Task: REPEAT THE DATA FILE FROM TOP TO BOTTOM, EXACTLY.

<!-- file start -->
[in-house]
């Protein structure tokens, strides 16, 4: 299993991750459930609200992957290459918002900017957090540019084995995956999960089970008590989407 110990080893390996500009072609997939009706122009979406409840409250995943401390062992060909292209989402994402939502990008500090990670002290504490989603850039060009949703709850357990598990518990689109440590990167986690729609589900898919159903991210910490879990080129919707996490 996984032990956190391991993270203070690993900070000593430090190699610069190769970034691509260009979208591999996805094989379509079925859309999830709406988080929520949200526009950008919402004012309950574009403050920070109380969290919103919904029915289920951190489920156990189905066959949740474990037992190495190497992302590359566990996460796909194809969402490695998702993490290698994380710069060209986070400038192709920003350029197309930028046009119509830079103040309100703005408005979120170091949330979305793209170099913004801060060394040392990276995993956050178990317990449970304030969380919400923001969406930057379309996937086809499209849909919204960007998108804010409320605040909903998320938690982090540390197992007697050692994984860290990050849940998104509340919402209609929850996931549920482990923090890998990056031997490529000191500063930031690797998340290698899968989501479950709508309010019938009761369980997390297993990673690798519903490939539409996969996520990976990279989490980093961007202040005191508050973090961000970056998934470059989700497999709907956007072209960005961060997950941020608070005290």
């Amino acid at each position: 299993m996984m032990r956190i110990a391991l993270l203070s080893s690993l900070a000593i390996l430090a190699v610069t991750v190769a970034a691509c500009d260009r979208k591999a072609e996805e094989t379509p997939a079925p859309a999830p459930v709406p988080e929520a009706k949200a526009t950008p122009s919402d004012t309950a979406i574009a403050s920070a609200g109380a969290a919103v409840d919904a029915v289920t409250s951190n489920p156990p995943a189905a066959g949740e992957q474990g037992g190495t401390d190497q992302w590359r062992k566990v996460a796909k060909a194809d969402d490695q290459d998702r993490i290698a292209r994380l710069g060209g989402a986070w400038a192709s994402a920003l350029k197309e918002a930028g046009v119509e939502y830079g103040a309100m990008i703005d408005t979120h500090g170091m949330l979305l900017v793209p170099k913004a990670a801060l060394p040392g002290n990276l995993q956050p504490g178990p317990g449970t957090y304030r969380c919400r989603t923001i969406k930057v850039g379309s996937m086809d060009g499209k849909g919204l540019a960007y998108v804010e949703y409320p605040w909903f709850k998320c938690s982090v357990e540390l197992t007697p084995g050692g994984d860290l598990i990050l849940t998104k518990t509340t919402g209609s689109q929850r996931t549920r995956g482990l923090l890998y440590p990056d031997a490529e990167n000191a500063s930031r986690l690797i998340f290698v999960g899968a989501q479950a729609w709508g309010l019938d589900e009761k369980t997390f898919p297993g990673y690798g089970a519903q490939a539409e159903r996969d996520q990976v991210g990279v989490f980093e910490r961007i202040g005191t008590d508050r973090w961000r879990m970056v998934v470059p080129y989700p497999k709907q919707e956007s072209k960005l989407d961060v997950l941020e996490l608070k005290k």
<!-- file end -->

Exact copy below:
[in-house]
């Protein structure tokens, strides 16, 4: 299993991750459930609200992957290459918002900017957090540019084995995956999960089970008590989407 110990080893390996500009072609997939009706122009979406409840409250995943401390062992060909292209989402994402939502990008500090990670002290504490989603850039060009949703709850357990598990518990689109440590990167986690729609589900898919159903991210910490879990080129919707996490 996984032990956190391991993270203070690993900070000593430090190699610069190769970034691509260009979208591999996805094989379509079925859309999830709406988080929520949200526009950008919402004012309950574009403050920070109380969290919103919904029915289920951190489920156990189905066959949740474990037992190495190497992302590359566990996460796909194809969402490695998702993490290698994380710069060209986070400038192709920003350029197309930028046009119509830079103040309100703005408005979120170091949330979305793209170099913004801060060394040392990276995993956050178990317990449970304030969380919400923001969406930057379309996937086809499209849909919204960007998108804010409320605040909903998320938690982090540390197992007697050692994984860290990050849940998104509340919402209609929850996931549920482990923090890998990056031997490529000191500063930031690797998340290698899968989501479950709508309010019938009761369980997390297993990673690798519903490939539409996969996520990976990279989490980093961007202040005191508050973090961000970056998934470059989700497999709907956007072209960005961060997950941020608070005290």
């Amino acid at each position: 299993m996984m032990r956190i110990a391991l993270l203070s080893s690993l900070a000593i390996l430090a190699v610069t991750v190769a970034a691509c500009d260009r979208k591999a072609e996805e094989t379509p997939a079925p859309a999830p459930v709406p988080e929520a009706k949200a526009t950008p122009s919402d004012t309950a979406i574009a403050s920070a609200g109380a969290a919103v409840d919904a029915v289920t409250s951190n489920p156990p995943a189905a066959g949740e992957q474990g037992g190495t401390d190497q992302w590359r062992k566990v996460a796909k060909a194809d969402d490695q290459d998702r993490i290698a292209r994380l710069g060209g989402a986070w400038a192709s994402a920003l350029k197309e918002a930028g046009v119509e939502y830079g103040a309100m990008i703005d408005t979120h500090g170091m949330l979305l900017v793209p170099k913004a990670a801060l060394p040392g002290n990276l995993q956050p504490g178990p317990g449970t957090y304030r969380c919400r989603t923001i969406k930057v850039g379309s996937m086809d060009g499209k849909g919204l540019a960007y998108v804010e949703y409320p605040w909903f709850k998320c938690s982090v357990e540390l197992t007697p084995g050692g994984d860290l598990i990050l849940t998104k518990t509340t919402g209609s689109q929850r996931t549920r995956g482990l923090l890998y440590p990056d031997a490529e990167n000191a500063s930031r986690l690797i998340f290698v999960g899968a989501q479950a729609w709508g309010l019938d589900e009761k369980t997390f898919p297993g990673y690798g089970a519903q490939a539409e159903r996969d996520q990976v991210g990279v989490f980093e910490r961007i202040g005191t008590d508050r973090w961000r879990m970056v998934v470059p080129y989700p497999k709907q919707e956007s072209k960005l989407d961060v997950l941020e996490l608070k005290k």